When trick-or-treaters hit the streets Thursday night, so did Rock Island County Sheriff's deputies. News 8 rode with area law enforcement as they checked to make sure registered sex offenders were following Illinois law.
"Sex offenders could prey on kids, and [on Halloween] they have the ability to do it from the comfort of their home. So, we're checking to make sure that the kids are still safely able to go out and trick-or-treat," said Steve Rusk, a deputy with the Rock Island County Sheriff's Department ACE unit.
Illinois law bans sex offenders from participating in holiday celebrations where children are present. This includes activities like handing out candy on Halloween, or dressing as Santa Claus or the Easter Bunny.
At the first house officers checked Thursday night, the porch light was on. Kids trick-or-treating also told a deputy that a man in a witch costume had answered the door.
"The guy was not the offender, so the offender was not in costume. He was in a separate room even, so he's still being compliant by being in the house," said Deputy Jesse Doty.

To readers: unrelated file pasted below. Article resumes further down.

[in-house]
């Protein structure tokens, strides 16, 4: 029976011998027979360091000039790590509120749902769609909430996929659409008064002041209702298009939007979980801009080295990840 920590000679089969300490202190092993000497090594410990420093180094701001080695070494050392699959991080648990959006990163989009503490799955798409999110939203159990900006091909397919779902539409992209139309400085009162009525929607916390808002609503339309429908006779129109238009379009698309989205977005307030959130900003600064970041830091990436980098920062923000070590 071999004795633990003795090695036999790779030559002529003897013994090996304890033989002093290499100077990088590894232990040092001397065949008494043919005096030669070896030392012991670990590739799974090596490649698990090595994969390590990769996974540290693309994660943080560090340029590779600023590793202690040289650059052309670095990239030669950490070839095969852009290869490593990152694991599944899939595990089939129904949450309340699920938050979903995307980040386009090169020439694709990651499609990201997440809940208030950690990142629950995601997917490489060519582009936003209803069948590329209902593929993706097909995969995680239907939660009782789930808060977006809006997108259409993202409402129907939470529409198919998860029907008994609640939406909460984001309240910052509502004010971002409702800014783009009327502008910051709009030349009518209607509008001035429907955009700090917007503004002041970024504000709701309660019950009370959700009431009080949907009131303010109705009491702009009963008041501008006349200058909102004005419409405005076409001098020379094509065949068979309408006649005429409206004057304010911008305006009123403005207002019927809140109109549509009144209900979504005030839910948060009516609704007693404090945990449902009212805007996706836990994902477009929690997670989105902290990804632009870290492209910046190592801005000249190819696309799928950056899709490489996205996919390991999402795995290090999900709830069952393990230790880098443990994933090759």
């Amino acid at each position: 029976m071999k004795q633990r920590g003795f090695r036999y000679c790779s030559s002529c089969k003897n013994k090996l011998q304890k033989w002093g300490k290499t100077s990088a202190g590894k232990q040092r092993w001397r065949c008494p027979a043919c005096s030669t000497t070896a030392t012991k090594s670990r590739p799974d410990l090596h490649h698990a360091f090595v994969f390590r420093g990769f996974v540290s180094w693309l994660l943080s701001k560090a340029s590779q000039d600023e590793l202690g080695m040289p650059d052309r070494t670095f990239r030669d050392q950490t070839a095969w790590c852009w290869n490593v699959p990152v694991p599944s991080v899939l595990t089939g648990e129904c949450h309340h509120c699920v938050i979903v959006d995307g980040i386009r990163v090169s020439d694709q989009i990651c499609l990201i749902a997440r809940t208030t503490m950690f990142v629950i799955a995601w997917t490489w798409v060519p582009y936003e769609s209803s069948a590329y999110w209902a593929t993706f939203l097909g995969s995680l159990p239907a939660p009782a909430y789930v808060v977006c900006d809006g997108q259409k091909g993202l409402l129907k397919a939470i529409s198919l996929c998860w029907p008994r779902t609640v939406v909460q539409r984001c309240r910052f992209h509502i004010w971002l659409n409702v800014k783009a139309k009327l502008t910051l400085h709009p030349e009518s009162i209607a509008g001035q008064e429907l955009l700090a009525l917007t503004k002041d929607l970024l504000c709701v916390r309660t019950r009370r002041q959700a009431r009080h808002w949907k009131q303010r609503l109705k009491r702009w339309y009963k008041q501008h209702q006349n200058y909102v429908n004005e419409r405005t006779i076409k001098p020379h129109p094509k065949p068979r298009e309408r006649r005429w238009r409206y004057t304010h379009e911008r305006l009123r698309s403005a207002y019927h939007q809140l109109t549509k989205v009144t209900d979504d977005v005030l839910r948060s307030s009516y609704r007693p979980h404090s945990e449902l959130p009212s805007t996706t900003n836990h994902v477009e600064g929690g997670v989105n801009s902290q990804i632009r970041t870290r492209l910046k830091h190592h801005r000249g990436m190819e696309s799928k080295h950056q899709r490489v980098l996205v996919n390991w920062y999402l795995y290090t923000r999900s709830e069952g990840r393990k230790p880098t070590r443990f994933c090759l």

State law does not prohibit other family members from passing out candy from the residence, as long as the offender is not involved. At a second stop, the light was also on, but a brother answered the door.
"I think it's scary enough that so far, we've checked two sex offenders' addresses, and both sex offenders' addresses are still handing out candy. Now, it's not against the law, but I'd rather my kids didn't trick-or-treat somewhere where an offender resides," said Rusk.
Deputies drove past some houses Thursday night where the outside lights were off, requiring no knock on the door.
At a final stop, though, the sex offender was nowhere to be found.
"He wasn't home. We spoke to his grandmother, and the grandmother said he hasn't lived there for a month. He's required to register at his home address, so he's in violation," said Doty.
Deputies will now send a report to the State's Attorney's office, which can decide whether or not to issue an arrest warrant.
Unlike Illinois, Iowa has no state law restricting a sex offender's actions on Halloween.